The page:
He did, however, write the finest Christmas story since the Nativity in A Christmas Carol and create one of the richest repentant villains in Ebenezer Scrooge.
The story has been regularly adapted for stage and television and spawned around 20 films with the central role taken by the likes of Alistair Sim, Albert Finney and Mickey Mouse.
This year, as well as two versions under discussion here, there are productions in Stratford, Hull, Bolton, Dundee, Scarborough and the State Apartments at Windsor Castle.
Jack Thorne’s version of A Christmas Carol is an uneasy mixture of morality tale and pantomime.
Thorne strips away the period atmosphere (at times this London looks as bare as the Cratchit festive board) to focus on the redemption of Scrooge, whom Rhys Ifans plays with a Welsh lilt and a comic edge.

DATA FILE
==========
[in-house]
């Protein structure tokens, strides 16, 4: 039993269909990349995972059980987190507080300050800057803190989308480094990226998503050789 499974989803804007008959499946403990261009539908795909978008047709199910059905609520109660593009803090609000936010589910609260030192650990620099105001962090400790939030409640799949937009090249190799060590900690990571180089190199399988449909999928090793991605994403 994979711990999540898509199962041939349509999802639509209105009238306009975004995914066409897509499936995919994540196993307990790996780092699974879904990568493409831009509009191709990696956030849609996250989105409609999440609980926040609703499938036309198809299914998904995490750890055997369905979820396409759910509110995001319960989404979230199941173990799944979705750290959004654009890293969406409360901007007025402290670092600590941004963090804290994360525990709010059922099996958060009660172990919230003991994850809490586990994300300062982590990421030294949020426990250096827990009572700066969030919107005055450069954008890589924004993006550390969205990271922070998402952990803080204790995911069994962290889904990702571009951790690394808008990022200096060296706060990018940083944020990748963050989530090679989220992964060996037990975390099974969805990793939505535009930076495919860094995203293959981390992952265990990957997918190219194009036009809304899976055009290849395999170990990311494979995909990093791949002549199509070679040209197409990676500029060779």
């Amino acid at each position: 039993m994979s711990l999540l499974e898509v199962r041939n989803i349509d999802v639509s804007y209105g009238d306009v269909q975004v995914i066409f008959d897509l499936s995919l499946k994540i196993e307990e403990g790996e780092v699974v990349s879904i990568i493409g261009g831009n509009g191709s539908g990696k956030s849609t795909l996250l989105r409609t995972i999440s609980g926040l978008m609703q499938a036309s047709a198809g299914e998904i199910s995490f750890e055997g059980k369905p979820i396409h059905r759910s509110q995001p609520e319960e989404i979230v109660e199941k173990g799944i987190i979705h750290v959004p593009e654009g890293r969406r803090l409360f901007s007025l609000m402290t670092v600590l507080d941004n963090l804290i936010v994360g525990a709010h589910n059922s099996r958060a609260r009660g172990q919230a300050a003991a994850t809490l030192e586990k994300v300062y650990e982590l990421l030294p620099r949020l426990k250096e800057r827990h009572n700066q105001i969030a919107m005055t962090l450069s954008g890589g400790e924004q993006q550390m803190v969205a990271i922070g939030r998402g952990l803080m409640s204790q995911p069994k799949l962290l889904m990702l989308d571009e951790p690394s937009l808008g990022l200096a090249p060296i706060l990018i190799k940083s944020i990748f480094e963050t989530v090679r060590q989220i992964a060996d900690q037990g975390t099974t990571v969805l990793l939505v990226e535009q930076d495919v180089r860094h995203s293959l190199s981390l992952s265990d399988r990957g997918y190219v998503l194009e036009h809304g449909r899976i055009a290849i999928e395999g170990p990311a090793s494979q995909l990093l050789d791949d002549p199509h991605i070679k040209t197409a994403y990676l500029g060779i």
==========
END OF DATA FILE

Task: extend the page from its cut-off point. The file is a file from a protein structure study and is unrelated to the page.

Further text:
For no ostensible reason, Thorne makes Scrooge’s first employer, the jovial Mr Fezziwig, an undertaker (shades of Oliver Twist’s Mr Sowerberry) and his father a debtor, like Dickens’s own.
More pertinent is his identification of the Ghost of Christmas Future with Scrooge’s sister, Fan. Until its final moments, Matthew Warchus’s dimly lit, sparsely furnished production is equally dour.
Then, as if remembering the season, Warchus brings out the tinsel in the shape of a crowdpleasing shoot of food down from the gallery.
There’s even audience participation… well, one child is enlisted to bring on a wobbly jelly.
The high point of the production is its music. While there are few overtly Christian references in the original story, Thorne and Warchus seize on its title to offer a series of mellifluous carols.
A Christmas Carol 3/5 Old Vic, London SE1 (Tickets: 0844 8717628/oldvictheatre.com; £12-67.50)